Remaking music education
By Dan Cook, email@example.com, 777-7366
Anyone who majors in music has probably heard the old Carnegie Hall joke a hundred times.
In case you haven’t, it goes like this: “How do you get to Carnegie Hall?” The punch line: “Practice, practice, practice.”
If you were to rewrite that joke today, the punch line wouldn’t have the same ring of truth — because these days, music majors need to do more than practice. With traditional orchestral jobs increasingly hard to come by and school teaching positions limited, musicians graduate into a world where they often need to cobble together their careers piece by piece. And that means they need more than just musical training.
What exactly that training should be — and how it should fit into the mission of a 21st-century music school — will be the focus of a major summit at the School of Music this week. The event, which runs June 3-5 and is sponsored by the College Music Society, will bring 230 attendees from 48 states and several countries to campus to talk about the future of music education.
“I have been concerned for years that music units are not doing enough to prepare students for the real music world — that we are too focused on conservatory training and traditional music education teacher training,” says Tayloe Harding, dean of the School of Music. “We have to equip these musicians to think about getting jobs in their generation — not for getting the jobs we had in our generation.”
As dean of the music school, Harding has done something about it. In 2007, he founded a music leadership institute designed to train music leaders for the 21st century. Called SPARK: Carolina’s Music Leadership Laboratory, the institute provides students with training that goes beyond music theory, history and performance. One SPARK program, for example, brought music alumni to campus to explain to students what their careers actually look like. Another SPARK discussion was on the theme of “Improvising for Non-Improvisers” — an important subject for musicians who have spent their lives reading notes from the page but have never made up their own music off the cuff.
SPARK is more than just a program within the music school, though. For Harding, it’s a means of infusing the entire school with the spirit of innovation — and it embodies the modern thinking he aims for with new hires, too. Four years ago, one of those new hires was David Cutler — the first full-time music entrepreneurship professor in the country. A musician, composer, author and professor who draws income from more than 20 different streams, including performing, speaking and book sales, Cutler is a good role model for today’s job-hopping musician.
“We have to equip these musicians to think about getting jobs in their generation — not for getting the jobs we had in our generation.”
Tayloe Harding, dean of the School of Music
This week, Cutler is serving as the summit director for “CMS Summit: 21st Century Music School Design.” The event will feature 90 presenters from a wide range of disciplines, many of whom have led major changes at their own institutions. The keynote speaker is Aaron Dworkin, an accomplished violinist, music educator and dean of the School of Music, Theatre & Dance at the University of Michigan. Over the course of three days, educators will tackle one major question each day: (1) Why are we here? (2) What should we teach? (3) How do we make this change happen?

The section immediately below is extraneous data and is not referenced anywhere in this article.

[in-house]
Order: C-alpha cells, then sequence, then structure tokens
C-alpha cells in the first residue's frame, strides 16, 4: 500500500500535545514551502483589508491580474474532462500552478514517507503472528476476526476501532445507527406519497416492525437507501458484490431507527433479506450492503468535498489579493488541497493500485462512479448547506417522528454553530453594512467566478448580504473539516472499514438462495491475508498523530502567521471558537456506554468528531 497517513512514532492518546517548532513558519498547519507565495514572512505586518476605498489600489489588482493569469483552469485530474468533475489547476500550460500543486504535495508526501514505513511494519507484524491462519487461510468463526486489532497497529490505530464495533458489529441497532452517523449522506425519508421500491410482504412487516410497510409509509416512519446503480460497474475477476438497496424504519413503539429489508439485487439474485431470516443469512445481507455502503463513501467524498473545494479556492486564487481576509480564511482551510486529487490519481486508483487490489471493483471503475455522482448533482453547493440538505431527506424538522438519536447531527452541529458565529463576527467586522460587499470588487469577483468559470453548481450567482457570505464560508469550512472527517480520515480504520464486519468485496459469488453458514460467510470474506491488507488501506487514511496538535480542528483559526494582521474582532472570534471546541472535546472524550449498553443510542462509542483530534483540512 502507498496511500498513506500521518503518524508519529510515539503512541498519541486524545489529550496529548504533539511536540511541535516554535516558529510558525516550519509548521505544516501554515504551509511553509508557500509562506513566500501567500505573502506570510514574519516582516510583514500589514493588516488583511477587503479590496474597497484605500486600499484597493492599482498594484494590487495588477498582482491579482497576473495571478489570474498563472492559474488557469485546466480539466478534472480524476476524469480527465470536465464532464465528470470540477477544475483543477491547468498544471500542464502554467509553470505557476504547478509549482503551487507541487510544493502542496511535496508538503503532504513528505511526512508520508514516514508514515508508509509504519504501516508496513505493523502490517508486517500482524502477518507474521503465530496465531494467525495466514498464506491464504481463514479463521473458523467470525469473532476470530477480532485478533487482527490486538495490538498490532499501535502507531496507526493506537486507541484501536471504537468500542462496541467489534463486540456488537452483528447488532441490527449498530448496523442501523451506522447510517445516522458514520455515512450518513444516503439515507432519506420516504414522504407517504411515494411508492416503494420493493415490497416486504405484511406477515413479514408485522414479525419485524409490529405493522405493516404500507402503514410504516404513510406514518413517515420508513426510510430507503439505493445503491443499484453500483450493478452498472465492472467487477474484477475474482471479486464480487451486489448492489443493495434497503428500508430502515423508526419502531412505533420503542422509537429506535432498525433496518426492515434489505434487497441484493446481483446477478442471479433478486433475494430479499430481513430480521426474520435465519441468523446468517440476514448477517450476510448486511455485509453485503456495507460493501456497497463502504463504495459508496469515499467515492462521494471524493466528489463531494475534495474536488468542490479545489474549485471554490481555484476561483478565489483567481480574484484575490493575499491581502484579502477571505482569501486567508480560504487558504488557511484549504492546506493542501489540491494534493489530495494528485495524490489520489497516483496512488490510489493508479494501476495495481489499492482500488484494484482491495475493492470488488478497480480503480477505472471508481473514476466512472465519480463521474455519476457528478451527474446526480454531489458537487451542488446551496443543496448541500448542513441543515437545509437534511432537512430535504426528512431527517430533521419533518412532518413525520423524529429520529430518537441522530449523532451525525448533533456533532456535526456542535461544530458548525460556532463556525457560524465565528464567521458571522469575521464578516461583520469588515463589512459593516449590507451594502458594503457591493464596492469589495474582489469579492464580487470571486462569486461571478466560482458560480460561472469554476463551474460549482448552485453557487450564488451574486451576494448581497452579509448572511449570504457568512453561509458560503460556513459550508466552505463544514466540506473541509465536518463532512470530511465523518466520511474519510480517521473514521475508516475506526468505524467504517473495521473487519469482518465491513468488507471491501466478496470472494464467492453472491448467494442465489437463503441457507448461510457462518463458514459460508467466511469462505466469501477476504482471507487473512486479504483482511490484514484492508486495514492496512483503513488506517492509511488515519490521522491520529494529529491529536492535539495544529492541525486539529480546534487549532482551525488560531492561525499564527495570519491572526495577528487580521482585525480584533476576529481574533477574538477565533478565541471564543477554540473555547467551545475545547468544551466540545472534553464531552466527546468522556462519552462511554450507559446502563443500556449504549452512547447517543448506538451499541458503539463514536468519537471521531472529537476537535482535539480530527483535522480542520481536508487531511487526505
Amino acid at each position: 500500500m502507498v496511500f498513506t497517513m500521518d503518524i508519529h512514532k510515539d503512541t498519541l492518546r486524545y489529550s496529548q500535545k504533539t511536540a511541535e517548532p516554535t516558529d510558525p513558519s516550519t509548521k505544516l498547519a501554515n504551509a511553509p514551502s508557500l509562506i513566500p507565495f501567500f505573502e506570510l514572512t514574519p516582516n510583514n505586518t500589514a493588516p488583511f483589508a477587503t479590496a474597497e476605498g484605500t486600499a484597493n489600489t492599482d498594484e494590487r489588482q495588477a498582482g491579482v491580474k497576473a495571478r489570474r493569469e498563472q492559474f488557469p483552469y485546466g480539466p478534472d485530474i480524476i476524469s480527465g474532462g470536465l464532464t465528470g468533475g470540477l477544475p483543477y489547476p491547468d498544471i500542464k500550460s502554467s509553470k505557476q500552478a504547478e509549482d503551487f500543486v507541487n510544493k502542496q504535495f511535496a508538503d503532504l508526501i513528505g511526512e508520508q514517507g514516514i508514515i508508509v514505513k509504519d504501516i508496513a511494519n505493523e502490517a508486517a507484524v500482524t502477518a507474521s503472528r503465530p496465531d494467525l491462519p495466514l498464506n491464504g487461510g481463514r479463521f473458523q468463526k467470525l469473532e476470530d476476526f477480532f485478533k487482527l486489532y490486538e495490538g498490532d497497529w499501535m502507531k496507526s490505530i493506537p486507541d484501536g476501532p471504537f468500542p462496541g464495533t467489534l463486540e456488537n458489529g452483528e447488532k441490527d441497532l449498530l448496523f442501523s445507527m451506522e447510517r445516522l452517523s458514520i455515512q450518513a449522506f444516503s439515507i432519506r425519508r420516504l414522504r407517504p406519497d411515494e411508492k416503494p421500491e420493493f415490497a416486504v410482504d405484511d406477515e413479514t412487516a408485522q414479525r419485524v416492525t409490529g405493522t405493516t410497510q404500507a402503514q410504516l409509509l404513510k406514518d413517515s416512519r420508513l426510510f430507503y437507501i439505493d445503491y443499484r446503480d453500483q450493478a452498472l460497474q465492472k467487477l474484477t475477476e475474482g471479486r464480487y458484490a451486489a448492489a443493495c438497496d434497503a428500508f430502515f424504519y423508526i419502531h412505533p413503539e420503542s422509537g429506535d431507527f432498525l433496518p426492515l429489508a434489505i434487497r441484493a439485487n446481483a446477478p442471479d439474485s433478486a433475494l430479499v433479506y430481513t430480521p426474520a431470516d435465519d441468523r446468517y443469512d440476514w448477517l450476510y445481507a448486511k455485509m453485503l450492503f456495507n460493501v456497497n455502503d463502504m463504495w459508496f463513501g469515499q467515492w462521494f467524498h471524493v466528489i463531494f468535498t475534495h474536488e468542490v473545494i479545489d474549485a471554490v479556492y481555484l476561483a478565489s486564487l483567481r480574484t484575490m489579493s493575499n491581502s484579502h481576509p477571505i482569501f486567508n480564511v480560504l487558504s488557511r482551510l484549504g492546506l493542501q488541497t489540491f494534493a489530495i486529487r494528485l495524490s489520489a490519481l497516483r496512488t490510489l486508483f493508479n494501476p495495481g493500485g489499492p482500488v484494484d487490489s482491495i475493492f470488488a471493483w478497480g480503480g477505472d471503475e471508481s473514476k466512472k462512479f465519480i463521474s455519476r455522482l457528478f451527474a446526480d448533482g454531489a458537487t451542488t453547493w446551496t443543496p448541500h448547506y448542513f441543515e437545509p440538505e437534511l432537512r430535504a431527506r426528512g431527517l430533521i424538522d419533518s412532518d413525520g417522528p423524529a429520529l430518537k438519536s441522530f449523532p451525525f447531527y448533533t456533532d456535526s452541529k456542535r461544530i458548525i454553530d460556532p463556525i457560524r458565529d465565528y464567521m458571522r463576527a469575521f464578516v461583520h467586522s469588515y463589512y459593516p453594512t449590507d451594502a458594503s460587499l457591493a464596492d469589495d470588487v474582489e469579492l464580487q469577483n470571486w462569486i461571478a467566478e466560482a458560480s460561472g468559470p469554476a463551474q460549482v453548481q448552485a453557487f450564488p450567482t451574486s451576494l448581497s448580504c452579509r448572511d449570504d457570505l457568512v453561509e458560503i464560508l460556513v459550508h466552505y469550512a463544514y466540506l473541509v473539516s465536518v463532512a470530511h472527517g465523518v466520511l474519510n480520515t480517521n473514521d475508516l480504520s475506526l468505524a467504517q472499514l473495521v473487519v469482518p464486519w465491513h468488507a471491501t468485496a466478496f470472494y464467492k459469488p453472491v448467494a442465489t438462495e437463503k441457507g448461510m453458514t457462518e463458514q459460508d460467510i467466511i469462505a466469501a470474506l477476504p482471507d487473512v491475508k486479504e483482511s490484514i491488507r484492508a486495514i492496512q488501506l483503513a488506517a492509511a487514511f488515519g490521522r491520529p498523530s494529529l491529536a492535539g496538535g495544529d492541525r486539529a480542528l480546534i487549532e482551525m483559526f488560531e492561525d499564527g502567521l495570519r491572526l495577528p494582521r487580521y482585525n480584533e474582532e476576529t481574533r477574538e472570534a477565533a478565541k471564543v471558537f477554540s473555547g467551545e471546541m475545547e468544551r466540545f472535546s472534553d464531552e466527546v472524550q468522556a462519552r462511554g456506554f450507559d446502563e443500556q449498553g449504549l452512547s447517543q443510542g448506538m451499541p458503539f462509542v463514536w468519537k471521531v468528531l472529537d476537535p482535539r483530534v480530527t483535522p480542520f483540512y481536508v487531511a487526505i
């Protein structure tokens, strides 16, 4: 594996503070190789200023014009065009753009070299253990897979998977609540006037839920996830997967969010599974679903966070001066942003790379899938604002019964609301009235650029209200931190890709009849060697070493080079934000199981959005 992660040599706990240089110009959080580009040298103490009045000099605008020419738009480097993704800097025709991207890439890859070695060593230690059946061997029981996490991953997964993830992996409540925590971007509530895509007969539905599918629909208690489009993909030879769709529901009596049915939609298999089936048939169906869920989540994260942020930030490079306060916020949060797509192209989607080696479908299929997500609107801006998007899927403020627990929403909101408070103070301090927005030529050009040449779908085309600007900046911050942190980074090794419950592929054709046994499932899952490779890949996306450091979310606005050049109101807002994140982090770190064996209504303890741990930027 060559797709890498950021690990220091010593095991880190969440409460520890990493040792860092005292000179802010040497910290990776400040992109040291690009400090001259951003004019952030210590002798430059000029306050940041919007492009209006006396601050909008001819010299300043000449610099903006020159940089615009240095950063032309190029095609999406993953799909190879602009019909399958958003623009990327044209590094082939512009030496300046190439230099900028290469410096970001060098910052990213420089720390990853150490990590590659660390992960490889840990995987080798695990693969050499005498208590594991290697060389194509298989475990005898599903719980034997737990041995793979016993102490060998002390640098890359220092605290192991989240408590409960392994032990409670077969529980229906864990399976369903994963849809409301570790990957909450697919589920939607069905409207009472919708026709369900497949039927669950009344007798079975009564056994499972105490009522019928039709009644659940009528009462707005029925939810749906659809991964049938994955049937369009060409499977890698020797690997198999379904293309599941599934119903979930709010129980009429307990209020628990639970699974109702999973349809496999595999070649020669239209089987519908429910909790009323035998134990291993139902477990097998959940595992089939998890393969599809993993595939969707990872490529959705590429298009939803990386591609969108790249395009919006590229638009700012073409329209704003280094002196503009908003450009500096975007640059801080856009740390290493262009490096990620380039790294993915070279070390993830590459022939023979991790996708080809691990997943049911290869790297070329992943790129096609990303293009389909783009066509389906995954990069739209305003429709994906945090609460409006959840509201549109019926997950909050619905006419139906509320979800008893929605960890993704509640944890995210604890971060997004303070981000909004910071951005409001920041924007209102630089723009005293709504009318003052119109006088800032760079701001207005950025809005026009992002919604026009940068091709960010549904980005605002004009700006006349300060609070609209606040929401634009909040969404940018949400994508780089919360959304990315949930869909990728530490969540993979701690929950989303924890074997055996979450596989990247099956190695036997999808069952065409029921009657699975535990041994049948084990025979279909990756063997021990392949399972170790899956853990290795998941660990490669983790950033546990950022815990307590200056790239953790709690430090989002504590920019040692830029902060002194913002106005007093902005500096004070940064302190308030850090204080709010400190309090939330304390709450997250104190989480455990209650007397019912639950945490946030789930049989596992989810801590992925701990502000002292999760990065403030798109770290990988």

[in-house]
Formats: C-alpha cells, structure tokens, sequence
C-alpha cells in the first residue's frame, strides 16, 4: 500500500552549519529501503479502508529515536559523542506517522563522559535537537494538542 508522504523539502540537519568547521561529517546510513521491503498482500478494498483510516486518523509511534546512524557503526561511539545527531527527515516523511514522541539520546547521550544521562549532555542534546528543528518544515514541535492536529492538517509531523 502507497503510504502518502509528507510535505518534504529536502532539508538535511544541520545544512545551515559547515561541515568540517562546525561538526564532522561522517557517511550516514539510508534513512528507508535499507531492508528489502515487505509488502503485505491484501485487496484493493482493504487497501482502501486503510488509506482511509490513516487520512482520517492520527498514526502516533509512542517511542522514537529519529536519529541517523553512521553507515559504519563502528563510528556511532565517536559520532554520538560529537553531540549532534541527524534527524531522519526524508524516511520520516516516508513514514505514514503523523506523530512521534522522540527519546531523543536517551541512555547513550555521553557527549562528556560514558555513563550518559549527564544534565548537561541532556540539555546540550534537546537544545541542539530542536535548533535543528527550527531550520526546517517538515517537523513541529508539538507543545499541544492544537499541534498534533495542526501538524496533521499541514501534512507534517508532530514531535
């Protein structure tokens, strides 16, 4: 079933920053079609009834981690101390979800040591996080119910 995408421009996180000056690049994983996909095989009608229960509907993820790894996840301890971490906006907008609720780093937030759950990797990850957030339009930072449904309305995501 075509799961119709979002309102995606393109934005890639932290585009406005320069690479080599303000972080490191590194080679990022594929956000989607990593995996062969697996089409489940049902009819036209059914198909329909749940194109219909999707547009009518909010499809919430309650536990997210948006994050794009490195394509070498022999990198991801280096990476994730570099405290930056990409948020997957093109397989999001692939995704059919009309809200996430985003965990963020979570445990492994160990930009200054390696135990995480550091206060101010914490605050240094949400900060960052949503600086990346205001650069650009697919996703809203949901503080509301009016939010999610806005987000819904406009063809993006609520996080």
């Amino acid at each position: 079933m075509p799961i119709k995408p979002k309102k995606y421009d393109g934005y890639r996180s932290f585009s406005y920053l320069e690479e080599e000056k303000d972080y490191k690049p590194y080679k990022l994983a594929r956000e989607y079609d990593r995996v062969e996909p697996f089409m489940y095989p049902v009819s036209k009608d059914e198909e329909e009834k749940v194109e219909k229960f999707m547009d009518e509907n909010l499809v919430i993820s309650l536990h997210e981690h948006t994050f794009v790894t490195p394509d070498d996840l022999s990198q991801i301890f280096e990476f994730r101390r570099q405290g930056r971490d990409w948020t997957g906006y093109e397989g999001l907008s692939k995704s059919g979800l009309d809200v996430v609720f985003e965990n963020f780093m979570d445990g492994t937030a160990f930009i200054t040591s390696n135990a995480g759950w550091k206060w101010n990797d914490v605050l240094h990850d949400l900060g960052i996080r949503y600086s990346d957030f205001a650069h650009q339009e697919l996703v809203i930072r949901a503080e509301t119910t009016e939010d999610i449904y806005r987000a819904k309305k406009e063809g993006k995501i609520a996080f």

“In the past, the whole focus was to cultivate amazing musicians with great musical skills, so a whole training system was built around that,” Cutler says. “A huge development in the 21st century is the realization that developing musicians is not enough: It is imperative for musicians to also learn about things like entrepreneurship, personal finance, marketing, creativity and innovation, community engagement, advocacy, collaboration, communication — those kind of 21st century skills.”
The need for change is widely accepted, Cutler says — but the knowledge and willpower is often lacking. Still, it’s a long way from the prevailing attitude when Cutler was in school — that you’re a sellout if you mention the word “marketing” and aren’t ready to starve for your art.
“I think the battle has largely been fought and most of us in music education really want our students to be not only good musicians, but also successful,” Cutler says. “The question is how do we do this.” That’s what “21st Century Music School Design” is all about — getting music leaders together to talk about how they can move forward.
In this new world of music education, the University of South Carolina has already proven itself a leader — not only with SPARK, but also with the annual SAVVY Musician in Action conference and the SAVVY Chamber Competition, the former focusing on building entrepreneurial skills, the latter on encouraging innovative performance practices. This year’s SAVVY events take place June 7-12. In addition, the School of Music is on the verge of rolling out new degree programs, possibly for the 2017-18 school year, that will incorporate training in entrepreneurship. Hosting and organizing the College Music Society’s summit only solidifies the university’s role as a leader.
“The CMS Summit represents the kind of experiential and collaborative engagement that our profession so badly needs,” Harding says. “In the history of the music in higher education industry, there has never been an event like this.”
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